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                Author and article information

                Contributors
                Role: Editor
                Journal
                PLoS One
                PLoS ONE
                plos
                plosone
                PLoS ONE
                Public Library of Science (San Francisco, CA USA )
                1932-6203
                5 July 2017
                2017
                : 12
                : 7
                Affiliations
                Department of Orthopaedic Surgery, Faculty of Medicine Siriraj Hospital, Mahidol University, Bangkok, Thailand
                Garvan Institute of Medical Research, AUSTRALIA
                Author notes

                Competing Interests: The authors have declared that no competing interests exist.

                • Conceptualization: AU AJ PS.

                • Data curation: AU AJ.

                • Formal analysis: AU AJ.

                • Funding acquisition: AU PS.

                • Investigation: AU AJ.

                • Methodology: AU AJ PS.

                • Project administration: AU PS.

                • Resources: AU PS.

                • Supervision: AU.

                • Validation: AU AJ PS.

                • Visualization: AU AJ PS.

                • Writing – original draft: AU AJ.

                • Writing – review & editing: AU PS.

                Article
                PONE-D-17-00713
                10.1371/journal.pone.0180325
                5498028
                28678853
                © 2017 Unnanuntana et al

                This is an open access article distributed under the terms of the Creative Commons Attribution License, which permits unrestricted use, distribution, and reproduction in any medium, provided the original author and source are credited.

                Page count
                Figures: 3, Tables: 4, Pages: 14
                Product
                Funding
                Funded by: The Medical Association of Thailand (Prasert Prasarttong-Osoth) Research Fund
                Award Recipient :
                This study was partially supported by the Medical Association of Thailand (Prasert Prasarttong- Osoth) Research Fund. There was no additional external funding received for this study.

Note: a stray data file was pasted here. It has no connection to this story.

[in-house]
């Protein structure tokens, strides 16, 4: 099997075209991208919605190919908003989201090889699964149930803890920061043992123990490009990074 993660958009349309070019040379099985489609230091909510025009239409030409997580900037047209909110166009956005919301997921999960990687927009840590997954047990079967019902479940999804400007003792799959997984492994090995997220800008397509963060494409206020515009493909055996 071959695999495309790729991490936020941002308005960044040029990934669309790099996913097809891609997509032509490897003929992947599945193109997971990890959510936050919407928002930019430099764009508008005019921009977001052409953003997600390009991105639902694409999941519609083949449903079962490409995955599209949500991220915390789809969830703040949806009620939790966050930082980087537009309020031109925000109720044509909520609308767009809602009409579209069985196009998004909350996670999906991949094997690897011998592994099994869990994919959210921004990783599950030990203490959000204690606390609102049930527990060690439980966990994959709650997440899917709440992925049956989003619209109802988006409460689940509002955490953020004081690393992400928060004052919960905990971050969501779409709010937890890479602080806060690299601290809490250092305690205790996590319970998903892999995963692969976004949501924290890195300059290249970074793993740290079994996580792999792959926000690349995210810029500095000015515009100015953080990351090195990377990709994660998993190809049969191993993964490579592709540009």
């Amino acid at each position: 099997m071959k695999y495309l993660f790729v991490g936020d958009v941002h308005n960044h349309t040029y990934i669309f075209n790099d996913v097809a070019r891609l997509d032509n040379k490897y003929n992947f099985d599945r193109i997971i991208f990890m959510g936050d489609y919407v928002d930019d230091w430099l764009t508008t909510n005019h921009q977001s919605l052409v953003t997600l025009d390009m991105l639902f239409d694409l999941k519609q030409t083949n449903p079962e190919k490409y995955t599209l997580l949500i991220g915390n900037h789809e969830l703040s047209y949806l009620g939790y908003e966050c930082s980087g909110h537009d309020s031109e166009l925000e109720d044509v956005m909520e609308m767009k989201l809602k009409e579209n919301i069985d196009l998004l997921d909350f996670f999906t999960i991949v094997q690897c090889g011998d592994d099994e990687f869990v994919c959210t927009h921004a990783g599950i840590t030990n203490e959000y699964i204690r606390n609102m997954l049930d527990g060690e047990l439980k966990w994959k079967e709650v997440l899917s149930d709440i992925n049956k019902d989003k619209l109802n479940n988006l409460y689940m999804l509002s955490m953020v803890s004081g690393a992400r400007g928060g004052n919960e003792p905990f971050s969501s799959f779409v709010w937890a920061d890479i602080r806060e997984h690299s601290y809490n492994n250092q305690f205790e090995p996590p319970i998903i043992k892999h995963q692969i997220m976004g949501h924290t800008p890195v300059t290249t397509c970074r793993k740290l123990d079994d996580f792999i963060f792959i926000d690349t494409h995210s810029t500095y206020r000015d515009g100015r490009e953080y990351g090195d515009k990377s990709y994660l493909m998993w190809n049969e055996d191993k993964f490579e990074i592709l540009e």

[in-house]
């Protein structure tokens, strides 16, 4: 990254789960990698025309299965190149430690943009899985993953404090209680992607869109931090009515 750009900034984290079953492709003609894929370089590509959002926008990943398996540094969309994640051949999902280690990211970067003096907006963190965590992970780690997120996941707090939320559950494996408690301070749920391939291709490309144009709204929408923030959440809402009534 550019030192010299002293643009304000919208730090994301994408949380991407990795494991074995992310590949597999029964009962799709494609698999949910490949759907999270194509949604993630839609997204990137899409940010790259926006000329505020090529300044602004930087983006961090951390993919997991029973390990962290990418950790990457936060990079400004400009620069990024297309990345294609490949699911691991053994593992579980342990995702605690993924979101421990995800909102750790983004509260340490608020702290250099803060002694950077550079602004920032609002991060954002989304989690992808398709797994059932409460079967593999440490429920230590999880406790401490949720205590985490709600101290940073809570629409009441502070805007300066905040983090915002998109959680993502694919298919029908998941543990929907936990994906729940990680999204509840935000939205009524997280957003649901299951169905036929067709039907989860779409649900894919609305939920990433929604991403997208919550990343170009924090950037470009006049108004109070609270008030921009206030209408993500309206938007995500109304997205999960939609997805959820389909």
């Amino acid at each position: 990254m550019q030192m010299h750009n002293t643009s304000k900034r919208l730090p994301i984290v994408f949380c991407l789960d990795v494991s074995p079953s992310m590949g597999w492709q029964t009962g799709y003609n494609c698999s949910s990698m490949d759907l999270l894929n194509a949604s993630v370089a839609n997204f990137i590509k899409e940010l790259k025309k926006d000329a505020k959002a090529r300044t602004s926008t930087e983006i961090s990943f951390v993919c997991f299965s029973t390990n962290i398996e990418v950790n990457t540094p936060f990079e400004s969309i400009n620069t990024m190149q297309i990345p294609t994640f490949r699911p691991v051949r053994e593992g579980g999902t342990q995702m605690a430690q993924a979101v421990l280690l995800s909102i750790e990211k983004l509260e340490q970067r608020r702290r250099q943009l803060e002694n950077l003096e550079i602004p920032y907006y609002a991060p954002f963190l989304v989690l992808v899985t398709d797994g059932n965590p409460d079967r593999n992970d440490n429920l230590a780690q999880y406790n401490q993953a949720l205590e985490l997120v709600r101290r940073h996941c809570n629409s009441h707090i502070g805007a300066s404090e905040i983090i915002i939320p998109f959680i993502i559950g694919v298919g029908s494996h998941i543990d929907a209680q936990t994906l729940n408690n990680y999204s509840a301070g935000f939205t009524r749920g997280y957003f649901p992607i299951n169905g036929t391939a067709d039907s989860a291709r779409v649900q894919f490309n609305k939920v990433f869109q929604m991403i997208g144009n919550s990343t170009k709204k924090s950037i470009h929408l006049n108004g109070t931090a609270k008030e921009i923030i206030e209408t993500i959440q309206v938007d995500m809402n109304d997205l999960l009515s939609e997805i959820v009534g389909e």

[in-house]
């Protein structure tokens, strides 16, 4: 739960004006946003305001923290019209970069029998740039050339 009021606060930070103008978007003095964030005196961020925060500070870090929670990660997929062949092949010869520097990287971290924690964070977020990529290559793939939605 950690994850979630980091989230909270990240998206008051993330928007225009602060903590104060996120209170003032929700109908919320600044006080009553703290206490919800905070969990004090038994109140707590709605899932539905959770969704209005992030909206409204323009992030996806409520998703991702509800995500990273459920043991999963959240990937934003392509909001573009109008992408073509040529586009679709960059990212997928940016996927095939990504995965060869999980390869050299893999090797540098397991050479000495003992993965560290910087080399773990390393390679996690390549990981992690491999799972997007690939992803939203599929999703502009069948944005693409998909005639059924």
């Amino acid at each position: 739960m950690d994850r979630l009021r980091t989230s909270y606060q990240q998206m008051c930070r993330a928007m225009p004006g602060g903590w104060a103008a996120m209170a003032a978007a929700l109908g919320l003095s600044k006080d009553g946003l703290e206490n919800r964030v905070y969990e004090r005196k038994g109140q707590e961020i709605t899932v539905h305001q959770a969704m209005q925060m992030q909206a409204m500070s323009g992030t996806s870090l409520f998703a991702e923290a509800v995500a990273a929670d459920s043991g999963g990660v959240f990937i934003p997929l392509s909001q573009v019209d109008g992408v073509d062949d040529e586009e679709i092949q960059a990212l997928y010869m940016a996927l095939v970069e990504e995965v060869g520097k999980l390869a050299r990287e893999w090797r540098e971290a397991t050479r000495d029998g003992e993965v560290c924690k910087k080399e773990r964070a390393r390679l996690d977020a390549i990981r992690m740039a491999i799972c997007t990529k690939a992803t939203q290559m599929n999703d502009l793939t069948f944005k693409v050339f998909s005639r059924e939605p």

Categories
                Research Article
                Biology and Life Sciences
                Anatomy
                Musculoskeletal System
                Pelvis
                Hip
                Medicine and Health Sciences
                Anatomy
                Musculoskeletal System
                Pelvis
                Hip
                Biology and Life Sciences
                Anatomy
                Bone
                Bone Density
                Medicine and Health Sciences
                Anatomy
                Bone
                Bone Density
                Biology and Life Sciences
                Anatomy
                Biological Tissue
                Connective Tissue
                Bone
                Bone Density
                Medicine and Health Sciences
                Anatomy
                Biological Tissue
                Connective Tissue
                Bone
                Bone Density
                Research and Analysis Methods
                Research Design
                Clinical Research Design
                Adverse Events
                Medicine and Health Sciences
                Rheumatology
                Connective Tissue Diseases
                Osteoporosis
                Medicine and Health Sciences
                Pharmacology
                Adverse Reactions
                Medicine and Health Sciences
                Critical Care and Emergency Medicine
                Trauma Medicine
                Traumatic Injury
                Bone Fracture
                Biology and Life Sciences
                Biochemistry
                Metabolism
                Bone and Mineral Metabolism
                Biology and Life Sciences
                Anatomy
                Musculoskeletal System
                Skeleton
                Femur
                Medicine and Health Sciences
                Anatomy
                Musculoskeletal System
                Skeleton
                Femur
                Custom metadata
                Data contains information that could be used to identify study participants and is available upon request from the corresponding author.

                Uncategorized